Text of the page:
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Recollections of the Parish of Drumbeg, Diocese of Down by Matthew Neill

In the ‘History of Co. Down’ by A Knox.

The parish is described like this
The Church of Drumnow, now the parish of Drumbeg, derives its name from the Irish, Druin beag, a little ridge. Part of this parish is in the Country of Antrim but the County Down portion contains a population of 2,444 persons, the total inhabitants amounting to 3,627.
A part of the ancient manor of Drumbrackan, or Downbreaklyn was in this parish, the remainder being in the parishes of Hillsborough and Drumbo. Drumbeg, from being intersected by the river Lagan, was sometimes called 'Drom in the Lagan'. Hugh, the second Lord Viscount Montgomery, in 1639, granted in trust for his brother, Captain George Montgomery, the manor of Downbreaklyn, and all the 'townes', lands and hereditaments, thereto belonging, with the power to hold Courts leet, and baron, of the said manor, with all the usual appurtenances of castle, houses, fishings, etc. George Montgomery built a house at Drumbrackley where he resided. He was called by ‘ye agnomen of Kinnshoker, Anglice, hawk head, from Ceann, a head, and Scabhae, pronounced showak, a hawk'* . He was buried at Newtownards.
In more recent times the courts leet and courts baron were held at Four Loan Ends, the appointments of officers being made (by Mr Batt of Purdy's Burn, into whose possession the manor had passed by purchase. The church of Drum corresponds principally with the modern parish of Drumbeg.
Pages 17-18.

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BISHOP JEREMY TAYLOR & HADDOCK’S GHOST

About four and a half miles south of the city of Belfast is situated Drumbeg Church, dedicated to St. Patrick, with an adjoining churchyard which contains numerous tombstones dating back to the seventeenth century. The stone in the graveyard that excites the most interest and curiosity is the one James Haddock, and by it hangs the tale of Haddock's Ghost.

This is no mythical spirit, but a thoroughly reliable well authenticated ghost, according to those of his time who had every right to know, for they enjoyed full opportunities of inquiry as to his nature and doings. Regards its historic foundation, every date is correct. The story of 1662 tells of the death of James Haddock five years before, which date 1657, is found on his tombstone in the graveyard.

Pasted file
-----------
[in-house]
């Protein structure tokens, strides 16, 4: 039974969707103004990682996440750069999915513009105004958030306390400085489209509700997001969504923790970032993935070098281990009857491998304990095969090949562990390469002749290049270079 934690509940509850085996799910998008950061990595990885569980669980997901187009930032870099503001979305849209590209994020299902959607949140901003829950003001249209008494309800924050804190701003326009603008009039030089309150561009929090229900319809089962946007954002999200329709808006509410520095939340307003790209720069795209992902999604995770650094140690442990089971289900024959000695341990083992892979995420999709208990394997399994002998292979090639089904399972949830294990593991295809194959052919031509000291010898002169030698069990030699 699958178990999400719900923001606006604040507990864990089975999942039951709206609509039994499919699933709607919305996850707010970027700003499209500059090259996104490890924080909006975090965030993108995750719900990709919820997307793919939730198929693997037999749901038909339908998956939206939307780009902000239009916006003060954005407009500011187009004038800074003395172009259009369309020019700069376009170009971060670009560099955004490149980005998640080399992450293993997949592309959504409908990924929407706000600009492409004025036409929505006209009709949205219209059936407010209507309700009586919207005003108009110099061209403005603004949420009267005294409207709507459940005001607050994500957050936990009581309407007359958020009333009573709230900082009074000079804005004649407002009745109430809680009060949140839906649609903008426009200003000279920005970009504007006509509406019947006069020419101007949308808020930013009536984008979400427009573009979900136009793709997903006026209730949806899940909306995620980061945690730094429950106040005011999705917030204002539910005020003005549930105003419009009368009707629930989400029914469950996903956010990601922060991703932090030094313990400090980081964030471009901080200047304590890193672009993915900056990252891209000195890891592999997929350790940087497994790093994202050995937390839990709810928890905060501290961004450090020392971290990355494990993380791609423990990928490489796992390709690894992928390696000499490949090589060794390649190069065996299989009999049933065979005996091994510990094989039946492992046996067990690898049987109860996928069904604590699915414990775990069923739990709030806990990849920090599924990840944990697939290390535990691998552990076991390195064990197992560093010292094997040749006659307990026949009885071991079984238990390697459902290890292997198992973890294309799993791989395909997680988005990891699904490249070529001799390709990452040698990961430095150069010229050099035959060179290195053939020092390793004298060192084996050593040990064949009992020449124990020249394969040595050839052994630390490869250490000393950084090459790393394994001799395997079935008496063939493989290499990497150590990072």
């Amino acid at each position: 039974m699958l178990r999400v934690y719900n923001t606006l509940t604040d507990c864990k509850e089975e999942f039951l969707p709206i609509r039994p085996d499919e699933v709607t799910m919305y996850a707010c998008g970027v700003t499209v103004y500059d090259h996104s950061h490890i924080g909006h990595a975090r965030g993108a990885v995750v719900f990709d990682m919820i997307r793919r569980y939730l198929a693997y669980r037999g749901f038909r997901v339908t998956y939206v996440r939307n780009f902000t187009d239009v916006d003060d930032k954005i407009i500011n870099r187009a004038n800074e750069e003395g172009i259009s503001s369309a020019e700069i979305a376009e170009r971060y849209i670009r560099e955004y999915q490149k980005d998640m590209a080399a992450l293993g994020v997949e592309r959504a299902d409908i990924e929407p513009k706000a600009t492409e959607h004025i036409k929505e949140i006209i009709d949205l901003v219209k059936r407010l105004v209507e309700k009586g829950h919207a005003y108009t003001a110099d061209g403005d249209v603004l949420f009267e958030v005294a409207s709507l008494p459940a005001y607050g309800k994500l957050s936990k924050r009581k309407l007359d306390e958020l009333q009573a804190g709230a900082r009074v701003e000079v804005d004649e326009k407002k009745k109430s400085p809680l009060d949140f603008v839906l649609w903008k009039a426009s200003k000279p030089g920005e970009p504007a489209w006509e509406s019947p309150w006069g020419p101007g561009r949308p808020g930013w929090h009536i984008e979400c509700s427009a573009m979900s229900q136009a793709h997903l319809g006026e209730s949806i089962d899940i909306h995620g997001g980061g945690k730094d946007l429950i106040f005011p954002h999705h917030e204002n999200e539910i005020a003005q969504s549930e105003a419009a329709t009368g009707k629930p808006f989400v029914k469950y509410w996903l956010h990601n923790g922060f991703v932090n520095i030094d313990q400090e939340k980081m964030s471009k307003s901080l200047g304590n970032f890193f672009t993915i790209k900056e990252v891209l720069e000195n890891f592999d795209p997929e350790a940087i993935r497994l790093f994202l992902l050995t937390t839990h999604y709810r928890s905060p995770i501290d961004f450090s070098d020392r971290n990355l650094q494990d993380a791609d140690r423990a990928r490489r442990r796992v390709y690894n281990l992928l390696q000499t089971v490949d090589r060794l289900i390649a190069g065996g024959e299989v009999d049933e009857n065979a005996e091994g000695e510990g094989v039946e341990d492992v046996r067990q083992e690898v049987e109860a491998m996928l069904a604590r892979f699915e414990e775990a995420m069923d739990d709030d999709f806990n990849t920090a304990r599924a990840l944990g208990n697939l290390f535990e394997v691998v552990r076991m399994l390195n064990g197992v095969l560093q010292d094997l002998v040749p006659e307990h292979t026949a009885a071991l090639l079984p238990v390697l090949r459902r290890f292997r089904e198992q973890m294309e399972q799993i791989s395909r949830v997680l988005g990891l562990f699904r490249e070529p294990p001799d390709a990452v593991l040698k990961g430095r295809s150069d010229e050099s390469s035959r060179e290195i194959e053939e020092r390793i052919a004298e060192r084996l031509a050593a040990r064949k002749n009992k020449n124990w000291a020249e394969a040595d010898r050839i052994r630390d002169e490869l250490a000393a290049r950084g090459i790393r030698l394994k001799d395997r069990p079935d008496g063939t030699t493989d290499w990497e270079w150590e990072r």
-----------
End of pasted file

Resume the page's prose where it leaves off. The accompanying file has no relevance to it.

Closely associated with this anecdote is the person of Jeremy Taylor, who was Bishop of Down and Connor from the time of the Restoration till his death in 1667, Taylor was born in Cambridge in 1613 after a brilliant scholastic career he obtained degrees at both Cambridge and Oxford. He was elected Fellow of All Souls College in 1636, and became Rector of Uppingham two years later. He made such a favourable impression while preaching in old St. Paul's that he soon gained promotion under the influence of Archbishop Laud. For twenty years following 1640, he preached many noteworthy sermons and published numerous writings of a doctrinal nature.

It was for religious reasons that Lord Conway, who lived near Lisburn, persuaded Jeremy Taylor to come over to Ireland. Under Cromwell, Puritanism had been made triumphant, but the pendulum was beginning to swing back, and England was preparing for the Restoration. The state of the Established Church had become so degraded that Lord Conway was resolved that some interest in the old ritual should be revived. He therefore wrote to Evelyn the diarist, who in reply recommended very strongly Dr. Jeremy Taylor. Only after he had been approached for the third time, and after Conway had secured the 'purchase of land at great vantage' did Taylor accept the office of chaplain to his family, and so eventually exchanged the streets of London for the quiet seclusion of Lord Conway’s estate at Portmore.